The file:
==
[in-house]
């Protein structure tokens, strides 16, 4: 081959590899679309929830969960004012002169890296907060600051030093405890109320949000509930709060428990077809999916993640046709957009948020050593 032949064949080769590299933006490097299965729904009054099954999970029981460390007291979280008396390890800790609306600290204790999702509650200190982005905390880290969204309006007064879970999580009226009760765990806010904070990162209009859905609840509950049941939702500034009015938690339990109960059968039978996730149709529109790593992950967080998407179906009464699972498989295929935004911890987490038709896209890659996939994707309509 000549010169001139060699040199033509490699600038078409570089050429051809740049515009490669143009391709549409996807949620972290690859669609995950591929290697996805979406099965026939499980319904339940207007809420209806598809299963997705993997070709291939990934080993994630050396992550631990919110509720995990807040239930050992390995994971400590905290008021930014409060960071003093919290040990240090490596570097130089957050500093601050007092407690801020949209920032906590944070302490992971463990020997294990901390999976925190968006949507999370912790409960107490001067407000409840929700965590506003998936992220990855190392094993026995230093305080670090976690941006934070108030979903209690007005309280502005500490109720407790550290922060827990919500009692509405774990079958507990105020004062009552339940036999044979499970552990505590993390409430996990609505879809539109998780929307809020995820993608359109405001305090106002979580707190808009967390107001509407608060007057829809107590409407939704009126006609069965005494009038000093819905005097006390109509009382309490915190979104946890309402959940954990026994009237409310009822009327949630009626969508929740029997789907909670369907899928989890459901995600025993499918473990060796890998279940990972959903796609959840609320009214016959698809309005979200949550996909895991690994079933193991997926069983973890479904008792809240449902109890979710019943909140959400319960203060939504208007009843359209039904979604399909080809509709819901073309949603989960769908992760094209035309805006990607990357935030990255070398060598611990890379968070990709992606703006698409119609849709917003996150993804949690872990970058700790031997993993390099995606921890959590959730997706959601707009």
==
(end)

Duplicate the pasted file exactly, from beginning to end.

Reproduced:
[in-house]
């Protein structure tokens, strides 16, 4: 081959590899679309929830969960004012002169890296907060600051030093405890109320949000509930709060428990077809999916993640046709957009948020050593 032949064949080769590299933006490097299965729904009054099954999970029981460390007291979280008396390890800790609306600290204790999702509650200190982005905390880290969204309006007064879970999580009226009760765990806010904070990162209009859905609840509950049941939702500034009015938690339990109960059968039978996730149709529109790593992950967080998407179906009464699972498989295929935004911890987490038709896209890659996939994707309509 000549010169001139060699040199033509490699600038078409570089050429051809740049515009490669143009391709549409996807949620972290690859669609995950591929290697996805979406099965026939499980319904339940207007809420209806598809299963997705993997070709291939990934080993994630050396992550631990919110509720995990807040239930050992390995994971400590905290008021930014409060960071003093919290040990240090490596570097130089957050500093601050007092407690801020949209920032906590944070302490992971463990020997294990901390999976925190968006949507999370912790409960107490001067407000409840929700965590506003998936992220990855190392094993026995230093305080670090976690941006934070108030979903209690007005309280502005500490109720407790550290922060827990919500009692509405774990079958507990105020004062009552339940036999044979499970552990505590993390409430996990609505879809539109998780929307809020995820993608359109405001305090106002979580707190808009967390107001509407608060007057829809107590409407939704009126006609069965005494009038000093819905005097006390109509009382309490915190979104946890309402959940954990026994009237409310009822009327949630009626969508929740029997789907909670369907899928989890459901995600025993499918473990060796890998279940990972959903796609959840609320009214016959698809309005979200949550996909895991690994079933193991997926069983973890479904008792809240449902109890979710019943909140959400319960203060939504208007009843359209039904979604399909080809509709819901073309949603989960769908992760094209035309805006990607990357935030990255070398060598611990890379968070990709992606703006698409119609849709917003996150993804949690872990970058700790031997993993390099995606921890959590959730997706959601707009």